Juan Mata has pledged to donate a portion of his salary to charity and has urged his fellow professional footballers to do likewise.
The Manchester United forward will donate 1% of his wages to the Common Goal campaign, which has been set up to support grassroots football projects around the world.
— Juan Mata García (@juanmata8) August 4, 2017
This is a man who has often railed against the creeping greed of the modern day game, a man who has often urged his fellow pros to look beyond their comfortable little bubble from time to time and assess the real world that lies beyond.
Outlining his proposal in The Players’ Tribune, Mata explained his Common Goal drive thus:
I thought about everything football had given me. And I thought about what I wanted my legacy to be.
I knew how lucky I was to have the opportunities I’d had — and that not everyone has a family like mine. And even though I’ve been engaged with charities before, I knew that I wanted to do something more. I want to make sure that other kids get the chances I had.
So starting today, I am pledging 1% of my salary to Common Goal, a collective fund — run by the award-winning NGO streetfootballworld — that supports football charities around the globe. It’s a small gesture that if shared can change the world.
I’m asking my fellow professionals to join me in forming a Common Goal Starting XI. Together we can create a movement based on shared values that can become integral to the whole football industry — forever.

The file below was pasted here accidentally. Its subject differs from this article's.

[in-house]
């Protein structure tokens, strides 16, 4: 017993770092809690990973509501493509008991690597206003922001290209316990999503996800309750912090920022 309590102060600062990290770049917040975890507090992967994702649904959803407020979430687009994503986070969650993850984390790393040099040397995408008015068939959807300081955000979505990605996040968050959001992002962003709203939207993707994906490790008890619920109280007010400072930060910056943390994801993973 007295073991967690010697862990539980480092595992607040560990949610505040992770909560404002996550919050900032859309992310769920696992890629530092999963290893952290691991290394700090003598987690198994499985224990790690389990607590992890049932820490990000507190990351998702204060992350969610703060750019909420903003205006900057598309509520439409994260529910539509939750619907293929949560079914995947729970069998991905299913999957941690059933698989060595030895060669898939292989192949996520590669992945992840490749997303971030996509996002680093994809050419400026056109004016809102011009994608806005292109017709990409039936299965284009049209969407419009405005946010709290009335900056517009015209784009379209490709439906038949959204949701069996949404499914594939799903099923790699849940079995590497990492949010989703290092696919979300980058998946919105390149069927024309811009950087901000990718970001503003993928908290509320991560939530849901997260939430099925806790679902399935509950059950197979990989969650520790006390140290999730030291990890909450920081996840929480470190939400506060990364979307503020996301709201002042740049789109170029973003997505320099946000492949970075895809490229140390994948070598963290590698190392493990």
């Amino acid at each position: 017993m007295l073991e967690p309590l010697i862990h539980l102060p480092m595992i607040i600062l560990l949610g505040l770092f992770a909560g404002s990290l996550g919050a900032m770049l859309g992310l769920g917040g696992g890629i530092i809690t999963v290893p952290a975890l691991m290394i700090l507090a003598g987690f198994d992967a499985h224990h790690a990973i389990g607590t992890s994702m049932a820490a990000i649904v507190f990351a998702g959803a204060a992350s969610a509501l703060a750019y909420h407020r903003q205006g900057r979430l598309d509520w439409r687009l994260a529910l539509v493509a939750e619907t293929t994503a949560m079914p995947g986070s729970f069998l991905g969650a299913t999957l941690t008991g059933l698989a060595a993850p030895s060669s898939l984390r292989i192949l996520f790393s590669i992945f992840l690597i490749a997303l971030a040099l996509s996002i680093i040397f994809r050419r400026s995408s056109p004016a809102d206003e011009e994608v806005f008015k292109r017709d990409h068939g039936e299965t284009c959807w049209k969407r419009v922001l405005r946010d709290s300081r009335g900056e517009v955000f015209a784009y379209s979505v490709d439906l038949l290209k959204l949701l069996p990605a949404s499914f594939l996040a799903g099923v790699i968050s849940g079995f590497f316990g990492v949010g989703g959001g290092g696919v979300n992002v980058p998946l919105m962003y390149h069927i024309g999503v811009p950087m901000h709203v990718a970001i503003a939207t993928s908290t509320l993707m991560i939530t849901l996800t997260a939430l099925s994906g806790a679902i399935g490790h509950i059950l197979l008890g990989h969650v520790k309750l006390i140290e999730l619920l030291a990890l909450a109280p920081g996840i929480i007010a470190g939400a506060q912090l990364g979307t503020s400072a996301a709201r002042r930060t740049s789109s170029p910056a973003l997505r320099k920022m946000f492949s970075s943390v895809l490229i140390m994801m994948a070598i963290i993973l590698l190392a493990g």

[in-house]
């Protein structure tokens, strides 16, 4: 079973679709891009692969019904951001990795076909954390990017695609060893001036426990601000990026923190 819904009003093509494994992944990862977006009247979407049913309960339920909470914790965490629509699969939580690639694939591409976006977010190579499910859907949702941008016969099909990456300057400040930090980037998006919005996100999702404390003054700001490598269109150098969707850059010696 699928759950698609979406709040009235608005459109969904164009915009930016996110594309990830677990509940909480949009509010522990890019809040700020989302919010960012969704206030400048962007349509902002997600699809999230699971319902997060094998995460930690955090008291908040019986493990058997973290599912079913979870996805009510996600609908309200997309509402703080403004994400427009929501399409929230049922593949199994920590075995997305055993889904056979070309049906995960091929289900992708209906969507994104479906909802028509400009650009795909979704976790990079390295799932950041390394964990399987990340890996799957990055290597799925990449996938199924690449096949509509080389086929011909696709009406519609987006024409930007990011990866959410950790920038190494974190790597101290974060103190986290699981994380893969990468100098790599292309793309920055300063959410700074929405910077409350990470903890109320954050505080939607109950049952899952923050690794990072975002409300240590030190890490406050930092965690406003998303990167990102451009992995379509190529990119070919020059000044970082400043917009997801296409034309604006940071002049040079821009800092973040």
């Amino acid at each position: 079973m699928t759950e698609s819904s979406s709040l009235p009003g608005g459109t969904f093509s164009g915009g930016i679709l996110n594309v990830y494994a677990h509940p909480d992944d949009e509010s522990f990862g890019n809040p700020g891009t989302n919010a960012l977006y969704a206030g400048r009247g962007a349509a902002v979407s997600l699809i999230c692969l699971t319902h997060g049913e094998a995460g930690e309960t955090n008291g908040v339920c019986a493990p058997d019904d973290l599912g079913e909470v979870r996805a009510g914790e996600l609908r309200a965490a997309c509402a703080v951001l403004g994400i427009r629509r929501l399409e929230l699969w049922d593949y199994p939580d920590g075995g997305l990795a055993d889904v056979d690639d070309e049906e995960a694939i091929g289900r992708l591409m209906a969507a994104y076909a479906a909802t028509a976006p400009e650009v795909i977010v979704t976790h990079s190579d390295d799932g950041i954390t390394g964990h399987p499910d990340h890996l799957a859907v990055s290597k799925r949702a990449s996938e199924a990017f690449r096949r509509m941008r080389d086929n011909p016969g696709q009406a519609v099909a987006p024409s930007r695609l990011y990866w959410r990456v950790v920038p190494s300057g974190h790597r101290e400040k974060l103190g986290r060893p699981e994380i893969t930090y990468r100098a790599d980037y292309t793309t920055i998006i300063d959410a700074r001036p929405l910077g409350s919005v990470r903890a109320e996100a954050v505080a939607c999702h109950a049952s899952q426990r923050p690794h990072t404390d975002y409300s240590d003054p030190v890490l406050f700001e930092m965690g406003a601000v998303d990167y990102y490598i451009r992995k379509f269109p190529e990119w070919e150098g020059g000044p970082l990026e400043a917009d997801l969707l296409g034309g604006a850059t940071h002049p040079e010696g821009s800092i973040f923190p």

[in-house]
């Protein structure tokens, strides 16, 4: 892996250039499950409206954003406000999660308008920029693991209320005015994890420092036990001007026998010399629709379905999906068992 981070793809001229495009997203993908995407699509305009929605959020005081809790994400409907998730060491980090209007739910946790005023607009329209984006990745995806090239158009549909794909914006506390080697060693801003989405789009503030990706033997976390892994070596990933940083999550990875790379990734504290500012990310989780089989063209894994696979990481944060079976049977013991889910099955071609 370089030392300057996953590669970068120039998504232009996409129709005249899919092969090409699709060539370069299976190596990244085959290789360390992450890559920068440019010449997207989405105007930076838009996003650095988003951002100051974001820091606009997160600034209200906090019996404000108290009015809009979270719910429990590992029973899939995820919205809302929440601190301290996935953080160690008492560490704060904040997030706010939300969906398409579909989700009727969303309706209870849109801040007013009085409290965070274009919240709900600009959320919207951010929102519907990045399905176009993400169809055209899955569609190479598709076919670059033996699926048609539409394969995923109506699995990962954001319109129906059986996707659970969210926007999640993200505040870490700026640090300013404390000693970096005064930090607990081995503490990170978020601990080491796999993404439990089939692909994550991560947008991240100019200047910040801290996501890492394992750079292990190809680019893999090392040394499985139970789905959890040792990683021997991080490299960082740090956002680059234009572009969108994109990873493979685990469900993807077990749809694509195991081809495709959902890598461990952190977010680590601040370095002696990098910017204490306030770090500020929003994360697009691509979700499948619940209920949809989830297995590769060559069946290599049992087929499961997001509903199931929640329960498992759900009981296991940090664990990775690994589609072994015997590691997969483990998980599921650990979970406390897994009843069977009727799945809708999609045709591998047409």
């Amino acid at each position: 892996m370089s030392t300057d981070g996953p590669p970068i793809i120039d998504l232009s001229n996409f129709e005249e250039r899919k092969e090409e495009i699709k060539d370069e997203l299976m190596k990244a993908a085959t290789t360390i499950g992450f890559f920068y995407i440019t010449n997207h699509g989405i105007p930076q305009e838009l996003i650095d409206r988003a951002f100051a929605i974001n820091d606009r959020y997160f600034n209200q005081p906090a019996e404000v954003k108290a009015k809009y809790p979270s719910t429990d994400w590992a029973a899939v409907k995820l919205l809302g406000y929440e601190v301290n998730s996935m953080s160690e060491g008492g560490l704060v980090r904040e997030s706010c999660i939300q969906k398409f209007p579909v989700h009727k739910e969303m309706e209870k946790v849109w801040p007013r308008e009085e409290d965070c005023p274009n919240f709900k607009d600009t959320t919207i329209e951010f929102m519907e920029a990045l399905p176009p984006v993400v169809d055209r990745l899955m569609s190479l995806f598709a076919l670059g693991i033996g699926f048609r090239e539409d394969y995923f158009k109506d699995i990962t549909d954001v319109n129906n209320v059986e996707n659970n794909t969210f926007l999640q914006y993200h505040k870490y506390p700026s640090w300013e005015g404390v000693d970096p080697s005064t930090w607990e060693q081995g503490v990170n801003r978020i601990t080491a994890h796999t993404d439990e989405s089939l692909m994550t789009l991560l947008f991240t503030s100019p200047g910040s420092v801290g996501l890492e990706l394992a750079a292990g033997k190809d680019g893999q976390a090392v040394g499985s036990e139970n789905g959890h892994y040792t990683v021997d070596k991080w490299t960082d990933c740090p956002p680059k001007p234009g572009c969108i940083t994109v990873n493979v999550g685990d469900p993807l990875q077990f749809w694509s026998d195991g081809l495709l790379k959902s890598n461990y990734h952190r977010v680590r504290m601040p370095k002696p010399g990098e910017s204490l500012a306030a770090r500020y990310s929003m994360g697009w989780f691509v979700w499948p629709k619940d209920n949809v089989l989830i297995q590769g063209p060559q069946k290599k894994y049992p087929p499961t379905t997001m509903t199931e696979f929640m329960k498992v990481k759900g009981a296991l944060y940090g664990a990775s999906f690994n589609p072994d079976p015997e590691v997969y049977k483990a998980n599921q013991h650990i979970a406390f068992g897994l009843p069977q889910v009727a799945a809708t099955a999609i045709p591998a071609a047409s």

I am leading this effort, but I don’t want to be alone.
The 29-year-old continued:
One of the first lessons I learned in football is that it takes a team to win a game.
“We live by this mantra on the pitch, yet we rarely see it play out in the social impact space, which is dominated by individual initiatives.
Through Common Goal we’re creating a collaborative way for football to give back to society. I urge my fellow players to get involved. What we’re trying to do is define a shared social agenda for football.
Common Goal goes beyond individual brands and egos to deliver a greater impact. By making the pledge, we can form a lasting connection between football as a business and football as a tool for social change.
We’ve said this before about Mata, but what a jolly good egg he is.
Incidentally, that one percent might not sound like a lot, but that actually equates to around £100,000 of his salary that Mata is readily giving up to help those with greater need of it.
Incredible stuff. Fantastic bloke is our Juan.